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I was eight years old at the time of this Event. And strangely out of all of the Events I could have spoken about this was the first one that came to mind.
Trusting my intuition I felt the need to surrender to the child within that wished to speak about her experience.
Before I get to the re-telling of the event I need to give you a bit of the back-story. I was brought up as a Catholic, and when I was seven years old, in 1964, I made my first Holy Communion.
For those of you who don’t know much about the Catholic Church and its traditions, you can read an explanation of the First Communion at the end of this blog.
I was very much looking forward to taking Holy Communion. I remember feeling grown up and excited to be included in something that up until then I had been excluded from.
I looked fantastic in my beautiful white dress, painstakingly made by hand by my mum. Vanity and pride are frowned upon in the Catholic Church, but I was determined to feel good about myself.
This snapshot of time where I was preparing to take Holy Communion and the celebration on the day was a bright light in a somewhat shadowy childhood.
It was not long after this event that I turned 8.
Sadly my father was an abusive alcoholic, and most of the time my mother was pretty desperate for support in trying to make him change by giving up drinking.
He not only drank, which robbed the household of money, but he was also a gambler, and other than smoking who knows what else he was addicted to.
Mum had used the resource of her doctor to get help, as Catholic women did not get divorced. (Although leaving him would have been my idea of a good solution to the problem.) So doctors did what they could, and prescribed many women in abusive relationships with drugs to cope.
In those days the drugs were perhaps not monitored as well as they are these days, and my mother was often out of it, sleeping a lot when she wasn’t working. (That story will definitely be a future blog post.)
In one of my mother’s attempts to change my Father, she eventually asked the Parish Priest to come over after church on a Sunday and have a chat to him.
You have to realize that most Catholics in the sixties were overly proud, and often pretended everything in their life was wonderful, when really domestic life was one often with too many children, not enough money and very often living with an alcoholic. Something so shameful most Catholic women could not admit to it.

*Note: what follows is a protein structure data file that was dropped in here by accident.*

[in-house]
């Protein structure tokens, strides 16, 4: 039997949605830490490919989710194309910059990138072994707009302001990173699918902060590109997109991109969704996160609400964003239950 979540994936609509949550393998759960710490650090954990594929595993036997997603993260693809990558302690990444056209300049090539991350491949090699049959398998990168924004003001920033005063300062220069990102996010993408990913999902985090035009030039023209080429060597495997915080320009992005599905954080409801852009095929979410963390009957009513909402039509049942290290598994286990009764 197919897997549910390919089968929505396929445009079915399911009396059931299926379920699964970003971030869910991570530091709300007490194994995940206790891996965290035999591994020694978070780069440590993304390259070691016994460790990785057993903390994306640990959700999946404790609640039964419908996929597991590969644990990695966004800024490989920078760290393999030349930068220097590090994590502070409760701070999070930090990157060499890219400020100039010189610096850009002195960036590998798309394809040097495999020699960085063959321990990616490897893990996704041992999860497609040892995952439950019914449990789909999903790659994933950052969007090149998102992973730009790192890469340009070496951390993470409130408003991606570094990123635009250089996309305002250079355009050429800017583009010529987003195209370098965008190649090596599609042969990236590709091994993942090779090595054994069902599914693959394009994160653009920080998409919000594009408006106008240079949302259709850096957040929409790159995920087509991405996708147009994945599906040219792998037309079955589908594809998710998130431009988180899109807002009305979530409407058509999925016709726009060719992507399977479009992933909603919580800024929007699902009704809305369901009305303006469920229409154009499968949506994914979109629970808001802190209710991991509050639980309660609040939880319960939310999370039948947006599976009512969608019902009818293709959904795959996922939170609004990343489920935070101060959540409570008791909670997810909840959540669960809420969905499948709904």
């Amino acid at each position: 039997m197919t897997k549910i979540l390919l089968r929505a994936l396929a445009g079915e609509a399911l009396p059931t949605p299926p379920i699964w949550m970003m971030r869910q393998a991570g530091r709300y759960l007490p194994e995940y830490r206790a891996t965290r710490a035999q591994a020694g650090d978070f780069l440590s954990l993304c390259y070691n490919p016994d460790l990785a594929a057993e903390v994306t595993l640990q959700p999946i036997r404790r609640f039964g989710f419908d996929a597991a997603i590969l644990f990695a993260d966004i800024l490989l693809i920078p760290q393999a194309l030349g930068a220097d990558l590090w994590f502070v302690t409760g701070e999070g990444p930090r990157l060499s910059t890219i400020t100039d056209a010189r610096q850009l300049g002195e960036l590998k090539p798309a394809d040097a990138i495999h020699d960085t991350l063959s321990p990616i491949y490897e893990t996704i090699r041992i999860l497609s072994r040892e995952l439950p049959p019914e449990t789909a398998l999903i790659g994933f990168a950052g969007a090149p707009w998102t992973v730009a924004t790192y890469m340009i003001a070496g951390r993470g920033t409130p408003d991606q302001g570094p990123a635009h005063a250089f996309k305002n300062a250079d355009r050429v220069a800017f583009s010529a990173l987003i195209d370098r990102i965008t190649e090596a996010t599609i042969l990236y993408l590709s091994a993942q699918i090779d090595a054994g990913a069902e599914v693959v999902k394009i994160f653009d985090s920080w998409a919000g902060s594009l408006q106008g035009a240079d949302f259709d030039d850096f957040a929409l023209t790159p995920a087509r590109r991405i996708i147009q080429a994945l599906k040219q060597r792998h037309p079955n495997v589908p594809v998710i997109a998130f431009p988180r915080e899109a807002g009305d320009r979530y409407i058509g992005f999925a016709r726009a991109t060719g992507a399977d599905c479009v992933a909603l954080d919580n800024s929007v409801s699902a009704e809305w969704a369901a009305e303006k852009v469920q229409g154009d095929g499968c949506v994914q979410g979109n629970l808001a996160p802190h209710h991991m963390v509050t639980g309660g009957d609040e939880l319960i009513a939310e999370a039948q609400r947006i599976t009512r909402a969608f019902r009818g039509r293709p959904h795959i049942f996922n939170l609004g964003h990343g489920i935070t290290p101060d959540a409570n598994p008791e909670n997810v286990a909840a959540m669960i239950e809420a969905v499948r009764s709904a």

I can only imagine how much shame my mother felt when she asked for the Priest’s support. Poor Mum.
The other thing is that on Sunday’s, well most Sunday’s my Father tried not to drink. So it was quite a shock when the priest turned up with a substantial amount of alcohol that he proceeded to share with my father, ending up with them both getting drunk together.
I was pretty shocked as you can imagine and, I knew based on my father’s capacity for drinking, he wouldn’t stop drinking once the priest had left. And as a consequence the family were probably in for a rough night with my Father’s argumentative nature. But, mostly I remember feeling ashamed about how our Parish Priest could treat us so badly. And I also did wonder if all men were alcoholics.
I know this is when I first began to feel disappointed in the Church and uncertain about Catholicism. Up until then it had been my salvation.
I proceeded to dutifully do what Catholic girls do, but my heart was never really in it after that. Eventually at the age of sixteen I left the church in search of something else.
As I look back it does feel like a remarkable event, and pivotal to my life now. My amazing eight-year-old knew what was right and wrong. The adults in this story were behaving badly, and it was not right. Basically she was unsafe in their care, and every child deserves to feel safe.
I know now as I did then, we all have the choice to change our reality; nothing is permanent, and nothing has to remain the same. No one has to remain a victim to his or her upbringing.
I guess the more we can trust in our inner child’s innate wisdom, the more we can create the reality we wish to live, and the code of ethics we choose to live by.
I am therefore truly grateful for this experience, as it has allowed me an opportunity to strengthen my will, to know there are other ways to live, and certainly other things to have faith in spiritually.
And finally I feel genuine compassion for my father and mother and of course the priest. As they have all passed, may they rest in peace.
* Explanation of Communion in the Catholic Church
The sacrament of First Communion is an important tradition for Catholic families and individuals. For Catholics, Holy Communion is the third of seven sacraments received. It occurs only after receiving Baptism, and once the person has reached the age of reason (usually, around the second grade). First confession (the first sacrament of penance) must precede the reception of the Eucharist.